Dental practitioners, who are in practice for quite some time, might have encountered patients with gag reflex. It all starts during dental procedure, where patients’ tongue suddenly lift. Before anything can be done, patient starts to sputter and choke severely.
There are several ways to help patient in this regard. This range from sedation to desensitization. But one strategy that is seldom used but can help both clinicians and patients in easiest ways is mindfulness.
Certain patients have strong gag reflex as compare to the rest. This can cause longer appointments with dentist and hence more treatment challenges. Along with all these issues, the main concern is the delay in patient’s health care. In fact, a recent review found that frequent gaggers are more likely to postpone dental care than non-gaggers.
The cause of gagging roots back to physiology. But it is also strongly linked to psychology. According to a latest research, gagging is associated with anxiety, which increases especially during dental visits.
Evidence based research has summarised that all instances of gagging don’t have pure physiological causes. Though it is an established fact that anatomical variability in the sizes and locations of the glossopharyngeal, vagus and trigeminal nerves contribute to cause a strong gag reflex. But in fact, there are two components to cause gag reflex. This include, anatomic or systemic physical disorders like sinusitis and psychological factors like anxiety.”
The advanced research has noted the correlation of dental anxiety and gagging. Although it’s an ongoing debate whether it’s the fear that causes gagging or vice versa. For instance, patients who didn’t previously have a gagging problem, might have developed one after a bad dental experience. Or perhaps, they might have a predisposition towards gagging that had nothing to do with the dental procedure.
A variety of challenges are posed with patient’s strong reflex. Even a mild gagging problem, can make it difficult to take x-ray. The scheduled appointment can become longer depending on the severity of the gag reflex. At times it even need to be cancelled mid-way due to non-compliance from patient. The severe effect of gag reflex can also induce vomiting, which can compromise the sterile dental environment.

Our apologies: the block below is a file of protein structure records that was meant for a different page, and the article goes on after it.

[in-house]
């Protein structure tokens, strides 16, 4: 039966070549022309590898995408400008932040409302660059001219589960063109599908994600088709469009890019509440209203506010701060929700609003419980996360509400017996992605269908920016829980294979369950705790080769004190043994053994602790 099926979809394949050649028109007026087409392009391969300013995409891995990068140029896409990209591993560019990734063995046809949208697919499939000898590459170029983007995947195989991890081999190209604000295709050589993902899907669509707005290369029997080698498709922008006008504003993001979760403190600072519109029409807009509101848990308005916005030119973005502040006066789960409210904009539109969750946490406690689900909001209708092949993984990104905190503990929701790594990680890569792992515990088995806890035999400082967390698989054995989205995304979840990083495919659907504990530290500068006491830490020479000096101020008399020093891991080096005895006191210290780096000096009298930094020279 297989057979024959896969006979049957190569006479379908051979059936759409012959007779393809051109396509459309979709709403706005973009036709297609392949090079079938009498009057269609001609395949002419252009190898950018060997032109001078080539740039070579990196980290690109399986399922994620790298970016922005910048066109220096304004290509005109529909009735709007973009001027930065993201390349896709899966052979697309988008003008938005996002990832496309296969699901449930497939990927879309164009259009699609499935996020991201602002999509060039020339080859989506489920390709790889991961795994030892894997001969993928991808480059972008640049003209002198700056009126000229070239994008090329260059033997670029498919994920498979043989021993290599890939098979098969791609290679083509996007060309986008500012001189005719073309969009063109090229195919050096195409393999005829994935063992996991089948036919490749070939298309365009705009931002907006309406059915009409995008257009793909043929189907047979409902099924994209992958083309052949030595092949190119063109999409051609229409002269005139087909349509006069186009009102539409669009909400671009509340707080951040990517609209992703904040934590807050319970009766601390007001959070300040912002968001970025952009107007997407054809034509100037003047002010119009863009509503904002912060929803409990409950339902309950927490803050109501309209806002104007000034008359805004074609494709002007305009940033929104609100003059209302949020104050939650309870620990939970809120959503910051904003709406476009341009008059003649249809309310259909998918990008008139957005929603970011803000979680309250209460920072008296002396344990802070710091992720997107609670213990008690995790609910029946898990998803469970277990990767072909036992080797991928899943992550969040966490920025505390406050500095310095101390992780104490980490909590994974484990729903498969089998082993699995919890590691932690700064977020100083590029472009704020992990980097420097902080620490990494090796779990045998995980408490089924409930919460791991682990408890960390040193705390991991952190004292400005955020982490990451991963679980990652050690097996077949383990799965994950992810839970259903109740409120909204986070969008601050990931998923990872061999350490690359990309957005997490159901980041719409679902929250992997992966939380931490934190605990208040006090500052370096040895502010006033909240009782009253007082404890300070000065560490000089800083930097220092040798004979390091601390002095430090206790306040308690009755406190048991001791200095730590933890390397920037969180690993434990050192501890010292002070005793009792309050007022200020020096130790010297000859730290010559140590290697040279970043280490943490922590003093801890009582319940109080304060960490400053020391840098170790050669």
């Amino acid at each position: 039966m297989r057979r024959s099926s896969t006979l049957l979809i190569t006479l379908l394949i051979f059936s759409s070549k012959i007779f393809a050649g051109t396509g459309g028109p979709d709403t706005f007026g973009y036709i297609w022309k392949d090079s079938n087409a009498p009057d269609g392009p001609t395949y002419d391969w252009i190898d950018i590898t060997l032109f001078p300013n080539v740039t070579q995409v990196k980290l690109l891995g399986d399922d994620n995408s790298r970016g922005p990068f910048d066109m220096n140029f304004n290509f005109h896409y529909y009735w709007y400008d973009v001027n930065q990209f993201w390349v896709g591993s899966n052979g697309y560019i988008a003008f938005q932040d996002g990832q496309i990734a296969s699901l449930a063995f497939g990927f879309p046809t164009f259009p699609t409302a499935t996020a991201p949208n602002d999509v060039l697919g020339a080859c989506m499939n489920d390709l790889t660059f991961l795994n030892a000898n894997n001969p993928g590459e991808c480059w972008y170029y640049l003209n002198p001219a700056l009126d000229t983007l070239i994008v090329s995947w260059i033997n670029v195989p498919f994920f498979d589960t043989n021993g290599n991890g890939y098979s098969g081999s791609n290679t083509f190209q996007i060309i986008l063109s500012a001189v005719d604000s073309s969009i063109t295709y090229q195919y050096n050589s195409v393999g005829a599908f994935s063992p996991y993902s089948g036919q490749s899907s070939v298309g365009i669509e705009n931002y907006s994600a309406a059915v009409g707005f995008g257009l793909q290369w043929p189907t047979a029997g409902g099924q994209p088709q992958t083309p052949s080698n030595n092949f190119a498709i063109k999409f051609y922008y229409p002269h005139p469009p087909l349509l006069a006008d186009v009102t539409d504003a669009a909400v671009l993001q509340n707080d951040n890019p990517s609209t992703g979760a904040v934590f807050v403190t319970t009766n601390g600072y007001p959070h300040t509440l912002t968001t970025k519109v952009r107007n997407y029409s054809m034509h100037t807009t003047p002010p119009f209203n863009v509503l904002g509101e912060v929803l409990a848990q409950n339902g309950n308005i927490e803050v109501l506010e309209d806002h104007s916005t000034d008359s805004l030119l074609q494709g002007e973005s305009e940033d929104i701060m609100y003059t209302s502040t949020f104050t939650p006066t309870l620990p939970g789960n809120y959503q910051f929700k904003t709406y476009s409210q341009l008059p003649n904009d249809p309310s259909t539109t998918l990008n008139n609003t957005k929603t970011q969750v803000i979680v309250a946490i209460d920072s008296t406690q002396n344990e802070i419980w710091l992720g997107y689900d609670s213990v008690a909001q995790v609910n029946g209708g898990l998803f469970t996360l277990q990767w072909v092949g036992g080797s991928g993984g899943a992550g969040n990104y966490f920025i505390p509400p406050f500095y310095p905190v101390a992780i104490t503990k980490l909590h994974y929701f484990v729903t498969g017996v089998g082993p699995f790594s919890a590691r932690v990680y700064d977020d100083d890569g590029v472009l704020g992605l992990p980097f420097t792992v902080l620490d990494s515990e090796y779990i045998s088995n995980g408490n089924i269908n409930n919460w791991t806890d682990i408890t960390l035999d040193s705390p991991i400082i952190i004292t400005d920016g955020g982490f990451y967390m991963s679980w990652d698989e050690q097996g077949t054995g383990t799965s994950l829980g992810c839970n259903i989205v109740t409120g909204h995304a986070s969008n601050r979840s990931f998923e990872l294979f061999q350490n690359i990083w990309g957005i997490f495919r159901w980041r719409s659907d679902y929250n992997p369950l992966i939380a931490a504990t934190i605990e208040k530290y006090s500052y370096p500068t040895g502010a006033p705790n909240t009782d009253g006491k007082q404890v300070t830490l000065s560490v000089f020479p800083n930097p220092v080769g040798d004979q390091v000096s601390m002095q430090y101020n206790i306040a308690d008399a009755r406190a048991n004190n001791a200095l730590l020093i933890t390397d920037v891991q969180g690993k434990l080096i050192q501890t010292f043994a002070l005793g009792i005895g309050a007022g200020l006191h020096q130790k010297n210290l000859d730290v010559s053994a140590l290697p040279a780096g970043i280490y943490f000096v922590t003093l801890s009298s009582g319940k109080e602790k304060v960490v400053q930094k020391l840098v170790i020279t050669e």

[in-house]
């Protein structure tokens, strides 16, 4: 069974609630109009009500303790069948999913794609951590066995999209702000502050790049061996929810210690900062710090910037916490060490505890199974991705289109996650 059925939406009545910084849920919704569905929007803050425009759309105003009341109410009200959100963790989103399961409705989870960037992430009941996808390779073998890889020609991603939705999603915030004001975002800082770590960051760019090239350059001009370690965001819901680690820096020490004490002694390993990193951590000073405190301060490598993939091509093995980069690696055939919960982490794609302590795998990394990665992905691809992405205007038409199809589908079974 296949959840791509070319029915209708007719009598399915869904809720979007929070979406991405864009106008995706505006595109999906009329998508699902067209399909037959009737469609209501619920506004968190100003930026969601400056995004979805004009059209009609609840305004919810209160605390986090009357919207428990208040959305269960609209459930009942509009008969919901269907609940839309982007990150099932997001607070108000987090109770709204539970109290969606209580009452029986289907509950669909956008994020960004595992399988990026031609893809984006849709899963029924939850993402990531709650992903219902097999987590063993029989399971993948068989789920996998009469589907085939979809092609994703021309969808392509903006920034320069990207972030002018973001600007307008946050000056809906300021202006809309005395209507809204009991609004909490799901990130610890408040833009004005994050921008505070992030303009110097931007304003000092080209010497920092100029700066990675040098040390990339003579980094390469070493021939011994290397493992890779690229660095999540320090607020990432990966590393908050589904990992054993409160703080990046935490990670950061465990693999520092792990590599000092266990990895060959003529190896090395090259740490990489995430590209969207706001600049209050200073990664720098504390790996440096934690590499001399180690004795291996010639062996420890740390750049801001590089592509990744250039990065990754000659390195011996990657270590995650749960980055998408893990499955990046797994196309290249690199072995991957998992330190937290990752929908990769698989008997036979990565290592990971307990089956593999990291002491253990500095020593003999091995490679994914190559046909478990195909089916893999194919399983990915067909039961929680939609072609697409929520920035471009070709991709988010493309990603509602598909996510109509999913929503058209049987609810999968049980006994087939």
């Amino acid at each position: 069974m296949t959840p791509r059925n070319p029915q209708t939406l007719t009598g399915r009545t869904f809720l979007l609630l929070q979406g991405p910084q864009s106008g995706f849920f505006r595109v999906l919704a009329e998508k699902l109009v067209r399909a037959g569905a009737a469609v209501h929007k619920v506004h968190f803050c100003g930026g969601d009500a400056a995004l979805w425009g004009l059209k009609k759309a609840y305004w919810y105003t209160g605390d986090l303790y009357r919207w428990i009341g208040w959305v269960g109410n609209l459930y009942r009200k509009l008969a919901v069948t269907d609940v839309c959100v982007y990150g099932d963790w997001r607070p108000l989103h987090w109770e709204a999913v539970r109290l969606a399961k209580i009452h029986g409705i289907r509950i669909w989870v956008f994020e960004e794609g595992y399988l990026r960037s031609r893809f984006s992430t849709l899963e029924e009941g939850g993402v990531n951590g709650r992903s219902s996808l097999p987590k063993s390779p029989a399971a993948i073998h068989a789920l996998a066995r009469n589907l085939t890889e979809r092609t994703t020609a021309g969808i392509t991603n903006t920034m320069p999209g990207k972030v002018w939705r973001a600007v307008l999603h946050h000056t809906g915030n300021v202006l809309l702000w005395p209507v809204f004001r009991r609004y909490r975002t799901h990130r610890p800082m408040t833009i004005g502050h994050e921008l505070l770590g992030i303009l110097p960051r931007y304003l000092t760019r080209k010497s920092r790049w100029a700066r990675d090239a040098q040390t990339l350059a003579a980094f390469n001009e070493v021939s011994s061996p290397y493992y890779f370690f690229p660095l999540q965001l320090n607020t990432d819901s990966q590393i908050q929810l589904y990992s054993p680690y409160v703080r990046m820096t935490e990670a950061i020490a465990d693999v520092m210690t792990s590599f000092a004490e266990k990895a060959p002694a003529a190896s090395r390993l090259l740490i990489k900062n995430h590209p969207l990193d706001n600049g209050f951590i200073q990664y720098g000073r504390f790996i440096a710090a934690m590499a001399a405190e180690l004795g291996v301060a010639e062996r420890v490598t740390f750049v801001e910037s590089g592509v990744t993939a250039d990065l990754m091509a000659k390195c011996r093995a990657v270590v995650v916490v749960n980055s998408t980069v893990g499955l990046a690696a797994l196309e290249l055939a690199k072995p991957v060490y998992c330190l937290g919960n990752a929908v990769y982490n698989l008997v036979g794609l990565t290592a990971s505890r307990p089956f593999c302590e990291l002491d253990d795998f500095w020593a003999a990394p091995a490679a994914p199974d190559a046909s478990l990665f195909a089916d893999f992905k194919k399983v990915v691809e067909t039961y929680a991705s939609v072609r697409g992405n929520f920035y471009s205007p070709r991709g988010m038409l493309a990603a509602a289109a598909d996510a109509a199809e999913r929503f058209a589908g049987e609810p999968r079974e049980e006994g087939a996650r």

Dental clinicians always want to create a better experiences for gaggers. They have several options at their disposal to counter the issue of gag. But mindfulness meditation is an option that is not used much before. But in just through few simple exercises, a huge difference can be made both for dentist and patient.
Mindfulness meditation is defined a type of meditation that focuses attention to one’s present environment, detaching emotionally and mentally on the events that are happening around them. The goal is to induce a relaxation in brain activity. This creates a sense of focus and also separates one’s self from one’s thoughts and emotions.
Mindfulness meditation is an effective means of reducing stress and changing the brain’s structures which are responsible to create anxiety. For patients who are not amenable to sedation, mindfulness meditation can be an effective tactic to combat a strong gag reflex. If frequent gagging is correlated with dental anxiety, then it’s reasonable to hypothesize that mindfulness meditation may have an effect on gagging during dental appointments.
There’s currently no research to either establish a ‘direct’ causal link between meditation and reduced gagging. But desperate dentists and patients are finding different strategies that can work for different patients. A mindfulness exercise can helpful for mild gagging but it certainly takes practice.
Teaching mindfulness techniques in dental practice, doesn’t have to be time-consuming or challenging. With easy-to-teach mindfulness strategies available, patients can start using them immediately. While not all patients benefit from mindfulness techniques, it could be an effective strategy for many. This strategy is definitely less risky and less expensive. It all depends on the will of the patient to try new things.
The easiest way to start mindfulness techniques is with diaphragmatic breathing. Dentist can ask the patient to place one hand on the chest and one hand on the stomach, and then close the eyes and breathe into the stomach. Once the patient has a control on diaphragmatic breathing, they can slowly count to three on the inhale or exhale. This can turn out to be difficult for some patients. But the key here is to encourage patients and to approach the breathing in a non-judgmental way.
Much like other dental techniques, mindfulness exercises can become an effective part of patient education. This will help patients to have a more positive experience during appointments. More research is needed to investigate whether mindfulness meditation has the ability to resolve the gag reflex, but the available data suggests that at least, it can help anxious patients relax and create a more peaceful in-chair experience for dental clinician.